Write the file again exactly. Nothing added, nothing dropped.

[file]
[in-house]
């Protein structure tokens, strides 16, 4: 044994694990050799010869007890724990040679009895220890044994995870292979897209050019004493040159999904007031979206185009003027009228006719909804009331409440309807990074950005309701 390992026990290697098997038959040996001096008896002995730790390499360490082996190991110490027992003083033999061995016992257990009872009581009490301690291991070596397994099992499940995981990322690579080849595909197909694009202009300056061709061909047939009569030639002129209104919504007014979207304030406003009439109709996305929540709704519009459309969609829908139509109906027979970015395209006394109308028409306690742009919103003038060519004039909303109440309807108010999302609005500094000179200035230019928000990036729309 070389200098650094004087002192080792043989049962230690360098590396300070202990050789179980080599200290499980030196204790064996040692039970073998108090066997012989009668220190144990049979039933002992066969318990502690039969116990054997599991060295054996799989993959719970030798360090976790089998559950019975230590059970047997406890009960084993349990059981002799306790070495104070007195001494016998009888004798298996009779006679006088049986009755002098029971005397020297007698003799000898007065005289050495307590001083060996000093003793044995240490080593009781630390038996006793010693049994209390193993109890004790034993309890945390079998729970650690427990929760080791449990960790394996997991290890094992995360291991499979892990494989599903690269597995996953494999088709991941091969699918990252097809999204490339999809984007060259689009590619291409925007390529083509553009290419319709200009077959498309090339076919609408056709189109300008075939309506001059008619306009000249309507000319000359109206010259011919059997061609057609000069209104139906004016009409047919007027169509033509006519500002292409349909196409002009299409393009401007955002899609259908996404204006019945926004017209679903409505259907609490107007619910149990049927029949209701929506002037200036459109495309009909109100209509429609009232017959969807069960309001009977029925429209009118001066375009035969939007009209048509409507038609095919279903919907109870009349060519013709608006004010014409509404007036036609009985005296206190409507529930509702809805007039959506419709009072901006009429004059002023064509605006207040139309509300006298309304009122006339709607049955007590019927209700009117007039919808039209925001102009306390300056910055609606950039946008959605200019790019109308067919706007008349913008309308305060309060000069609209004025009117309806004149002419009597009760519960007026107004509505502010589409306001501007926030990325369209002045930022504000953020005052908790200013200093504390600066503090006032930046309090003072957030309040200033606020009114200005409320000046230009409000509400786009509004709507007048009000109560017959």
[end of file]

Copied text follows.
[in-house]
């Protein structure tokens, strides 16, 4: 044994694990050799010869007890724990040679009895220890044994995870292979897209050019004493040159999904007031979206185009003027009228006719909804009331409440309807990074950005309701 390992026990290697098997038959040996001096008896002995730790390499360490082996190991110490027992003083033999061995016992257990009872009581009490301690291991070596397994099992499940995981990322690579080849595909197909694009202009300056061709061909047939009569030639002129209104919504007014979207304030406003009439109709996305929540709704519009459309969609829908139509109906027979970015395209006394109308028409306690742009919103003038060519004039909303109440309807108010999302609005500094000179200035230019928000990036729309 070389200098650094004087002192080792043989049962230690360098590396300070202990050789179980080599200290499980030196204790064996040692039970073998108090066997012989009668220190144990049979039933002992066969318990502690039969116990054997599991060295054996799989993959719970030798360090976790089998559950019975230590059970047997406890009960084993349990059981002799306790070495104070007195001494016998009888004798298996009779006679006088049986009755002098029971005397020297007698003799000898007065005289050495307590001083060996000093003793044995240490080593009781630390038996006793010693049994209390193993109890004790034993309890945390079998729970650690427990929760080791449990960790394996997991290890094992995360291991499979892990494989599903690269597995996953494999088709991941091969699918990252097809999204490339999809984007060259689009590619291409925007390529083509553009290419319709200009077959498309090339076919609408056709189109300008075939309506001059008619306009000249309507000319000359109206010259011919059997061609057609000069209104139906004016009409047919007027169509033509006519500002292409349909196409002009299409393009401007955002899609259908996404204006019945926004017209679903409505259907609490107007619910149990049927029949209701929506002037200036459109495309009909109100209509429609009232017959969807069960309001009977029925429209009118001066375009035969939007009209048509409507038609095919279903919907109870009349060519013709608006004010014409509404007036036609009985005296206190409507529930509702809805007039959506419709009072901006009429004059002023064509605006207040139309509300006298309304009122006339709607049955007590019927209700009117007039919808039209925001102009306390300056910055609606950039946008959605200019790019109308067919706007008349913008309308305060309060000069609209004025009117309806004149002419009597009760519960007026107004509505502010589409306001501007926030990325369209002045930022504000953020005052908790200013200093504390600066503090006032930046309090003072957030309040200033606020009114200005409320000046230009409000509400786009509004709507007048009000109560017959």